A Lesson in ‘Right Now’ From A Tree, Stonehouse and The New Yorker

Last week, the trees in the park across the way were mostly bare, as though still encased in their winter sleep.  Yesterday, I came upon this tree I pass daily; it’s sudden blossoming took my breath away.

From this morning to this afternoon, it seems, the trees have leafed mightily.  I opened The Mountain Poems of Stonehouse, the 13 century Chinese Buddhist poet, to this perfect poem:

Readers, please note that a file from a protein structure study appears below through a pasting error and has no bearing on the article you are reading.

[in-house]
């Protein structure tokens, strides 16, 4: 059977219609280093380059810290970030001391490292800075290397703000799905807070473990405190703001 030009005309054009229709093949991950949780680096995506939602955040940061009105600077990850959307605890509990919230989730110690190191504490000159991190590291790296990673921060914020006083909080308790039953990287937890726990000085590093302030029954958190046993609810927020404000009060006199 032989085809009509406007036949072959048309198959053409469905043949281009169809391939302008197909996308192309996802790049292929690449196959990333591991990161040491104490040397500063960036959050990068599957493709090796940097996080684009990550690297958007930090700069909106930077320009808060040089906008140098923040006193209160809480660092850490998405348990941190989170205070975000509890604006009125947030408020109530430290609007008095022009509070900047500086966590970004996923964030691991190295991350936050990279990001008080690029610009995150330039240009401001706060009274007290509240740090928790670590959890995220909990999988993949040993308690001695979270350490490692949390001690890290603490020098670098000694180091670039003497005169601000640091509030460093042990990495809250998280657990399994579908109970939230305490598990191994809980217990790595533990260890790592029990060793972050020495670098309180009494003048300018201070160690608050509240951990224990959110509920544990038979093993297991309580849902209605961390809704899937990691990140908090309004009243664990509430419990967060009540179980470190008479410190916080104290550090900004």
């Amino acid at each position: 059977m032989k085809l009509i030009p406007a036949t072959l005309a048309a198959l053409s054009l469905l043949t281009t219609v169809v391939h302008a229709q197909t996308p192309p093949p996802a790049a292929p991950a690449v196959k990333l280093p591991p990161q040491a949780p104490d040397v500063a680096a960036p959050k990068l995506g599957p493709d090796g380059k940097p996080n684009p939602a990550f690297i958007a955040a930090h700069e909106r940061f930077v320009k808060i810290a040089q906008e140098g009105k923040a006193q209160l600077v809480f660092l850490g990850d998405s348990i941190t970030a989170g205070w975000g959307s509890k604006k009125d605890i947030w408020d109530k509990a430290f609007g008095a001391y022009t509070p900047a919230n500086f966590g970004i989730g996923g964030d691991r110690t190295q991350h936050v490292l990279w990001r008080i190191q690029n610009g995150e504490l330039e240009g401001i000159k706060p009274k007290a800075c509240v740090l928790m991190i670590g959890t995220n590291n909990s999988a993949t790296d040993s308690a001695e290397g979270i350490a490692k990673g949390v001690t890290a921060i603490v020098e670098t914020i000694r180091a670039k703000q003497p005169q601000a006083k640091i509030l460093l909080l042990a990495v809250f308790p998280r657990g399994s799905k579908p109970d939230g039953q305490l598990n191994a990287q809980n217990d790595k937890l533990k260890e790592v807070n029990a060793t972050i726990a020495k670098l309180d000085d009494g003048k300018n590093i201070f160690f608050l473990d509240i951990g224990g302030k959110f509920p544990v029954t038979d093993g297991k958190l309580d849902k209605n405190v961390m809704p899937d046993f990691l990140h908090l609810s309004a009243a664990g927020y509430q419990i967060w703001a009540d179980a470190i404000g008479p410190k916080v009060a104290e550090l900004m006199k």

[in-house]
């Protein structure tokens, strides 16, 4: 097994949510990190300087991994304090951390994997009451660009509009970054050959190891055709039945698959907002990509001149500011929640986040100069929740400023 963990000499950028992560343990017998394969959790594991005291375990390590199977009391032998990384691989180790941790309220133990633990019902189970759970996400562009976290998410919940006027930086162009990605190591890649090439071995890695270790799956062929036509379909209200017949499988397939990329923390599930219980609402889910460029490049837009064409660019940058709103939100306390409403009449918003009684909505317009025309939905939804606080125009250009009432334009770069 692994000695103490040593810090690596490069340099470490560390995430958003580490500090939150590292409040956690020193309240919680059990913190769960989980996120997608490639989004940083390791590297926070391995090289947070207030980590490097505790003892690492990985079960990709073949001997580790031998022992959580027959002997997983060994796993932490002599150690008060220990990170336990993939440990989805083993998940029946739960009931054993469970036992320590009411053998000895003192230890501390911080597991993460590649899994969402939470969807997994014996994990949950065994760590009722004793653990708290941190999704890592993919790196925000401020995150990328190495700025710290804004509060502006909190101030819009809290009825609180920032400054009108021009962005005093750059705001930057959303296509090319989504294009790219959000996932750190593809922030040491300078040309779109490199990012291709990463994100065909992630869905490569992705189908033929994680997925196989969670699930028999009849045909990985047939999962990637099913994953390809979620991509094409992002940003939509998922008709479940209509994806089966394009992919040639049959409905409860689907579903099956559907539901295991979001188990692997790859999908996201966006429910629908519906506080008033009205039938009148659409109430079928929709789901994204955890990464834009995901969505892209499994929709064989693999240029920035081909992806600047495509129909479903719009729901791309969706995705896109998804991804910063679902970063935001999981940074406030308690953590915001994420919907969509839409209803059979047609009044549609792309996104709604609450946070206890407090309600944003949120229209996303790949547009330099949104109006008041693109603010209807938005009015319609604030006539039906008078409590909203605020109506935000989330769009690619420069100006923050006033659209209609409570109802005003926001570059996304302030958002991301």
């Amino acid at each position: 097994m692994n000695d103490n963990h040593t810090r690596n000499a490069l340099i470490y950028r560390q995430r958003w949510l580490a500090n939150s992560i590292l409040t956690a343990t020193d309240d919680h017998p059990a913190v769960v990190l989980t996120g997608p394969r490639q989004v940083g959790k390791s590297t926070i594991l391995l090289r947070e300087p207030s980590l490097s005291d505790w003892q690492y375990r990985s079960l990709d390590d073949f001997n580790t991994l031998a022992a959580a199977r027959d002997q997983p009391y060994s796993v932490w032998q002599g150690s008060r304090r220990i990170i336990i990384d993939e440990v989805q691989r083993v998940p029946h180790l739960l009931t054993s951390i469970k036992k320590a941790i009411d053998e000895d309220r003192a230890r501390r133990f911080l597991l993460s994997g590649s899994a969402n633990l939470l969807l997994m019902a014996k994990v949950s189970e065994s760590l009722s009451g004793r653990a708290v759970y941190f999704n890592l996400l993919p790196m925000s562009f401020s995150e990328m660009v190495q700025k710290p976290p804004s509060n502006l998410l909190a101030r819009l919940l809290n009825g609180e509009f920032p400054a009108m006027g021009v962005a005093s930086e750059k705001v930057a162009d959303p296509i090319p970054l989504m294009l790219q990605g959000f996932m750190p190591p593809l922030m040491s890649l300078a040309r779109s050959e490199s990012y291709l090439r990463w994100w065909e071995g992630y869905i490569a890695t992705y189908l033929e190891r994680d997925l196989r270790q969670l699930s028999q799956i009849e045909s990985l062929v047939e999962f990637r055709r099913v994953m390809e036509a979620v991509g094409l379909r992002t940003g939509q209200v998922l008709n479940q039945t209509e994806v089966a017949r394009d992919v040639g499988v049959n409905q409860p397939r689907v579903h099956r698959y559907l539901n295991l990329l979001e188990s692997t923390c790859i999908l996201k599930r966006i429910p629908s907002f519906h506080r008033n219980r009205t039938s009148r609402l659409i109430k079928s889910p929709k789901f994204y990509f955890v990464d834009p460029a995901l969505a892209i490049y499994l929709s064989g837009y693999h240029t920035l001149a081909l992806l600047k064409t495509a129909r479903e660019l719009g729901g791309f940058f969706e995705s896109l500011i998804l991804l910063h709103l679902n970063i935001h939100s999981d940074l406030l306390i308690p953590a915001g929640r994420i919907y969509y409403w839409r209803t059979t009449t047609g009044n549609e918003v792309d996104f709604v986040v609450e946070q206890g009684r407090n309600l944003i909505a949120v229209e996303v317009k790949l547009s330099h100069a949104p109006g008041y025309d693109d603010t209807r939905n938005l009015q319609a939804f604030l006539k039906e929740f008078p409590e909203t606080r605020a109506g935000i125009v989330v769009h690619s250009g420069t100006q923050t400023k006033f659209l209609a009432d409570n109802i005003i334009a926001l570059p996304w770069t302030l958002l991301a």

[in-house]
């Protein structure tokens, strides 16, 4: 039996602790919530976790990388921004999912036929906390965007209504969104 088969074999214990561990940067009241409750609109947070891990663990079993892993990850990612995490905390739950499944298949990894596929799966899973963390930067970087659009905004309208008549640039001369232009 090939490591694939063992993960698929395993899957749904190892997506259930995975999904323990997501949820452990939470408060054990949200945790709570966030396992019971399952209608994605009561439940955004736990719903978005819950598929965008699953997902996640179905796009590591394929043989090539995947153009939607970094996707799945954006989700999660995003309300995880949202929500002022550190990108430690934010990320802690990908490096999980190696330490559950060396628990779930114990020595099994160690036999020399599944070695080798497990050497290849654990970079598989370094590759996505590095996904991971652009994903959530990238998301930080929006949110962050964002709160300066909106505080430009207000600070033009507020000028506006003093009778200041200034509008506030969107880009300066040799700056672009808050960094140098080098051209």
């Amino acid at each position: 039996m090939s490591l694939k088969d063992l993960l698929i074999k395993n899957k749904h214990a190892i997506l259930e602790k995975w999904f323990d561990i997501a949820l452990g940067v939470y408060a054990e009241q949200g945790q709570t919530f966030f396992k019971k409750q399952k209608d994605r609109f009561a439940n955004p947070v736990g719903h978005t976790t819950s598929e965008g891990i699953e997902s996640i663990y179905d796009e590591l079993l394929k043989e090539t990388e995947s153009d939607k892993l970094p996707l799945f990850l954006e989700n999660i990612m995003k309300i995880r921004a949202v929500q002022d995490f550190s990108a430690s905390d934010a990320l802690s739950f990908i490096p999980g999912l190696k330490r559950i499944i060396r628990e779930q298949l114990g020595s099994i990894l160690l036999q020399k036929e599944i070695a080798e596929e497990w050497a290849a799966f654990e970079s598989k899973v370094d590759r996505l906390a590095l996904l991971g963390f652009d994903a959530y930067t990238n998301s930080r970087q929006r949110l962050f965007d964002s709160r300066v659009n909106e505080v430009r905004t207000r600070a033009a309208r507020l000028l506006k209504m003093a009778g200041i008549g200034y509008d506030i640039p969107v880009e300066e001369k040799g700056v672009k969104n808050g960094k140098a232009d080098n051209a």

What’s gone is already gone
and what hasn’t come needs no thought
right now I’m writing a right-now line
plums are ripe and gardenias in bloom

 

The New Yorker

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